That’s where we are. 

The prosecution of Mike Hubbard wasn’t a lesson not to steal. It was a lesson in what the thieves needed to fix so they wouldn’t get caught like Hubbard did.

“I wish it weren’t true,” the person said. “The people who would violate the laws, they know if someone is really watching. And now, who’s watching?”

The answer, of course, is that no one is watching. 

The first act of the ALGOP in the post-Hubbard conviction world was to destroy the two things that led to his arrest: the Alabama Ethics Laws and the Special Prosecutions Division of the AG’s office. 

They have been successful in both. 

The ethics laws have been gutted to the point that it is now legal to do half of what Hubbard did exactly the way he did it, and it’s legal to do the other half if you can claim it was done in the interest of economic development. 

These changes were made for two reasons. The first was that lawmakers claimed innocent businessmen and lawmakers could be trapped by unclear ethics laws that could criminalize personal friendships. This is ludicrous and was easily avoided, as evidenced by the 95 percent of Alabama lawmakers who didn’t violate the laws. 

The second was that economic development could be hampered by these special laws. Except other states also have these laws and not one economic development deal in the history of this state was hampered by the laws in any way.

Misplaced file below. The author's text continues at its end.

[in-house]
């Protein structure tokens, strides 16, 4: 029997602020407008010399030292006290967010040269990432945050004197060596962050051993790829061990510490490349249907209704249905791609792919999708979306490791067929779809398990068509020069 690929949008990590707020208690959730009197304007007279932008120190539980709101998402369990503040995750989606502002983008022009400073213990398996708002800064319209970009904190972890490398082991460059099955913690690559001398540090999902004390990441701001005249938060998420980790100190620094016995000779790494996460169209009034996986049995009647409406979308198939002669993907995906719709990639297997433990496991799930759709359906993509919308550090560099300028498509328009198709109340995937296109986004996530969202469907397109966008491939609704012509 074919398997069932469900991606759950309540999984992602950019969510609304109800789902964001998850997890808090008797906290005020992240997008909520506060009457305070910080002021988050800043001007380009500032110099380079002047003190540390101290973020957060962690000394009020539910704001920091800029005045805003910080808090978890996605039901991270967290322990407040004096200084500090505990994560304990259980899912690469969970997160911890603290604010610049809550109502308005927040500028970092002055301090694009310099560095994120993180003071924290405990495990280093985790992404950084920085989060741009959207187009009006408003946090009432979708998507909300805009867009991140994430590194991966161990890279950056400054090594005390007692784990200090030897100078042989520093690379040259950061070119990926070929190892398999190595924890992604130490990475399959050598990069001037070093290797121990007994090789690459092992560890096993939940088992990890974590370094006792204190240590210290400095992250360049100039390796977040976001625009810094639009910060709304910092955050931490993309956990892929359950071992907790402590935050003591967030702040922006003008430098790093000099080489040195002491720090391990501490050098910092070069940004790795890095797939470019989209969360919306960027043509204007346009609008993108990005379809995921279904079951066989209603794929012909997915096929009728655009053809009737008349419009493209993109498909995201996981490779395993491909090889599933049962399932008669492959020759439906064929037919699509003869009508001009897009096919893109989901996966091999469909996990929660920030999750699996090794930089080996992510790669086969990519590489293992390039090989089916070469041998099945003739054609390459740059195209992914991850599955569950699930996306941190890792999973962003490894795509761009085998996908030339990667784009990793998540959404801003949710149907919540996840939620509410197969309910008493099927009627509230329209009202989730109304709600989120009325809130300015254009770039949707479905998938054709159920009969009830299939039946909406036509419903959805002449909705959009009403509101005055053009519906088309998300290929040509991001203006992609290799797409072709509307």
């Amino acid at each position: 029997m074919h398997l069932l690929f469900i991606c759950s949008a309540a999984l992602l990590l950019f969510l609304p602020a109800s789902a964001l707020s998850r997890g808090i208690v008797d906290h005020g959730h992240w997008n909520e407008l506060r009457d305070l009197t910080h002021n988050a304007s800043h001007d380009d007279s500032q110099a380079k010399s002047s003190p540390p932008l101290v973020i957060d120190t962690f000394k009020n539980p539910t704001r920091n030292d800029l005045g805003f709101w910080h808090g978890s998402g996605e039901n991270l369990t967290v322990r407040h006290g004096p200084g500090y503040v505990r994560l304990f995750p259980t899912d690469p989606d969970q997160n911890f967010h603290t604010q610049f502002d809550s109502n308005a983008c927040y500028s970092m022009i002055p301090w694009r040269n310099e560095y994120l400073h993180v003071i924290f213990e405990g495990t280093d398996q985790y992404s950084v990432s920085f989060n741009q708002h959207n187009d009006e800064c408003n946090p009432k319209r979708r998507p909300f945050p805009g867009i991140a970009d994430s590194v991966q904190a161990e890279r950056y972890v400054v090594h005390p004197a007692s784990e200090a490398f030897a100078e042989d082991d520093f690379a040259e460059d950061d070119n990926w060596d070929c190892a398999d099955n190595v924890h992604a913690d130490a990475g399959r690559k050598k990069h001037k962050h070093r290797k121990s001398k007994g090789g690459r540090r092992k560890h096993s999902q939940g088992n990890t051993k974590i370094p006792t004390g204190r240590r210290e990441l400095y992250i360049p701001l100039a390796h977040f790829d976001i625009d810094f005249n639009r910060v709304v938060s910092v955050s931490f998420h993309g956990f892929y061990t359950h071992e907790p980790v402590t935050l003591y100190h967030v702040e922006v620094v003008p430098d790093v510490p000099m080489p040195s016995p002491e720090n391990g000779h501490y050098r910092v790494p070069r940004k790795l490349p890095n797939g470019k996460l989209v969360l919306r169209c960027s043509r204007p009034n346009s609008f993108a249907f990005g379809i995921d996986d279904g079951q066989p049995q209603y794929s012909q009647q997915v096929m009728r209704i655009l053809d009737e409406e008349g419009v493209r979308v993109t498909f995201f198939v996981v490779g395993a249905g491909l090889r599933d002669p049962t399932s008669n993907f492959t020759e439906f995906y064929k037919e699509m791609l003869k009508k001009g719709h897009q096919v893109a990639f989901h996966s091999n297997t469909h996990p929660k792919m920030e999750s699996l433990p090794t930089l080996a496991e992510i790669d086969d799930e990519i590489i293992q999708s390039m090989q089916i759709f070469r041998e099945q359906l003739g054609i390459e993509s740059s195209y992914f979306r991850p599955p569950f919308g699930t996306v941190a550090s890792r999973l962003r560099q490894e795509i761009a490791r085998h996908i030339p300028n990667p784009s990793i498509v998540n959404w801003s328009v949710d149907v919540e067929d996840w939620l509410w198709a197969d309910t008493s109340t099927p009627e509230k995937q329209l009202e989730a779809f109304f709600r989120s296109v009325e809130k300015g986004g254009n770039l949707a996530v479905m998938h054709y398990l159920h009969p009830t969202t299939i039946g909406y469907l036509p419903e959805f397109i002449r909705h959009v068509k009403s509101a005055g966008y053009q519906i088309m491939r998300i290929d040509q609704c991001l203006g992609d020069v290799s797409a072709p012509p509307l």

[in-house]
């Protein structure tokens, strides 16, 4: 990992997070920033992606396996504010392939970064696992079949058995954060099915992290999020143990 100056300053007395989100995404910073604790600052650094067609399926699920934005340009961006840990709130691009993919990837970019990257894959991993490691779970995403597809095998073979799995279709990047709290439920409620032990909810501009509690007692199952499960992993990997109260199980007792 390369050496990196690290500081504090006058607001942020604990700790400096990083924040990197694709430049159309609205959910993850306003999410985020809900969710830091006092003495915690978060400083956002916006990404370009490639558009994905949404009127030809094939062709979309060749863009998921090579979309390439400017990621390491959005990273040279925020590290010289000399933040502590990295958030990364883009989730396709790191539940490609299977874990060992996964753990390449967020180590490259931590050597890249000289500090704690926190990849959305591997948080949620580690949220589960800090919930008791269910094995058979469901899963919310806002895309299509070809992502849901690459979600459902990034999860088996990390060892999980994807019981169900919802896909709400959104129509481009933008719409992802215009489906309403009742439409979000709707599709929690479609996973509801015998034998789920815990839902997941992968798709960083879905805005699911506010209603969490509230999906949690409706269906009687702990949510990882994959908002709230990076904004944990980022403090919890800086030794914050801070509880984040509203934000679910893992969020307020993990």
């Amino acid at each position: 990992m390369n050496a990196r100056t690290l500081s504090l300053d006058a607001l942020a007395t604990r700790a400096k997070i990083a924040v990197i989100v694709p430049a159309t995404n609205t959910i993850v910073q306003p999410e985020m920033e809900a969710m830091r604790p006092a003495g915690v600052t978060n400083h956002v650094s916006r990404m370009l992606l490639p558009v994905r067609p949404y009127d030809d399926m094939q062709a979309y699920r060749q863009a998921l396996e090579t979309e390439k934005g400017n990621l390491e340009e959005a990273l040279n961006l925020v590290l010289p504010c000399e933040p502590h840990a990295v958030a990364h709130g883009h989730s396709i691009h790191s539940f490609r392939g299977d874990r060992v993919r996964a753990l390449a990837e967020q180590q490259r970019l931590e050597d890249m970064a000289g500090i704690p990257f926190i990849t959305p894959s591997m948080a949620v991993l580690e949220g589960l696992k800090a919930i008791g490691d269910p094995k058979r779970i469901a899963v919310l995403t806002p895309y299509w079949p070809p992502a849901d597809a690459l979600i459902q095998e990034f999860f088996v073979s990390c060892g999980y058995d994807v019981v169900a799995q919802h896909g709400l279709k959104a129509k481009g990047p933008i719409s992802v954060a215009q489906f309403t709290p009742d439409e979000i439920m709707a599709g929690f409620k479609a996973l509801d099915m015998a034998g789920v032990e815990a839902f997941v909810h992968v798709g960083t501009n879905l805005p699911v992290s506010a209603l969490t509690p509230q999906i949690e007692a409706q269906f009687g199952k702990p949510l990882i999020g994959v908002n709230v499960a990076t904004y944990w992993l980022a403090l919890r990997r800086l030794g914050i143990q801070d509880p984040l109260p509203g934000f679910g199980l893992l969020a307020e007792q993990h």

But Alabama voters were going to vote Republican regardless of what the crooks pushed through, so here we are with gutted ethics laws. 

The other step was to gut the SPD, which investigated and prosecuted Hubbard and his pals. 

Within a few weeks of current AG Steve Marshall being elected, the former head of that department, Matt Hart, was shown the door. Responsibilities have been shifted and new directives handed down. 

There will be no more major ethics investigations. And especially not of Republicans. 

Hell, a litany of charges against former Democratic state Sen. David Burkette was handed over to the AG’s office. The Ethics Commission passed along at least three felony counts. 

Burkette resigned after being charged with a single misdemeanor. 

So, no, sorry, the end of Hubbard’s long, slow walk to prison is nothing to celebrate. It won’t be remembered for what it changed or the crime it stopped. 

Instead, it’ll be another sad marker of yet another point at which we could have made a change, could have chosen the more righteous path, could have altered the way this state handles its business. 

But we just kept doing what we’ve always done.

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Josh Moon

Opinion | The president lied. Thousands of people died